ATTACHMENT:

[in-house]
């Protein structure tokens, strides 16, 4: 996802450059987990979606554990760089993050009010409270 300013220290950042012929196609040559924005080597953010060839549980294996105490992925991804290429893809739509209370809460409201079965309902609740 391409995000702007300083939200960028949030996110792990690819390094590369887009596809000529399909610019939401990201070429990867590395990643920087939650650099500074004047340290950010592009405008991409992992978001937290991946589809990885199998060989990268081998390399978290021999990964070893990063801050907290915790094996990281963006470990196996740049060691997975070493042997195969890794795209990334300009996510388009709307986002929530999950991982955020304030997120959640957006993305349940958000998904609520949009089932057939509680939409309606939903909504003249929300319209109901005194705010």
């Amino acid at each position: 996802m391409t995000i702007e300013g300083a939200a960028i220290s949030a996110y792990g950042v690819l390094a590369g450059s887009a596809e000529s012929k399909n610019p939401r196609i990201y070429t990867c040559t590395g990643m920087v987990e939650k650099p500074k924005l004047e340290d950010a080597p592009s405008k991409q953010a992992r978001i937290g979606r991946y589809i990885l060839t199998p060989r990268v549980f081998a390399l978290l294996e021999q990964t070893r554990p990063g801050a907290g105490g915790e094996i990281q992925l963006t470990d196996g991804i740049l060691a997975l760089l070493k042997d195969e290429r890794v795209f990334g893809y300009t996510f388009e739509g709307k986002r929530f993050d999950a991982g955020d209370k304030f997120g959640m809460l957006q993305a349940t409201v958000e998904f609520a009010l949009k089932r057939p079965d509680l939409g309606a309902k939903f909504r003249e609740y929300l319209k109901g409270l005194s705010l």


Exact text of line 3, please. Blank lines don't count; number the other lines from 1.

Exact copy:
């Amino acid at each position: 996802m391409t995000i702007e300013g300083a939200a960028i220290s949030a996110y792990g950042v690819l390094a590369g450059s887009a596809e000529s012929k399909n610019p939401r196609i990201y070429t990867c040559t590395g990643m920087v987990e939650k650099p500074k924005l004047e340290d950010a080597p592009s405008k991409q953010a992992r978001i937290g979606r991946y589809i990885l060839t199998p060989r990268v549980f081998a390399l978290l294996e021999q990964t070893r554990p990063g801050a907290g105490g915790e094996i990281q992925l963006t470990d196996g991804i740049l060691a997975l760089l070493k042997d195969e290429r890794v795209f990334g893809y300009t996510f388009e739509g709307k986002r929530f993050d999950a991982g955020d209370k304030f997120g959640m809460l957006q993305a349940t409201v958000e998904f609520a009010l949009k089932r057939p079965d509680l939409g309606a309902k939903f909504r003249e609740y929300l319209k109901g409270l005194s705010l």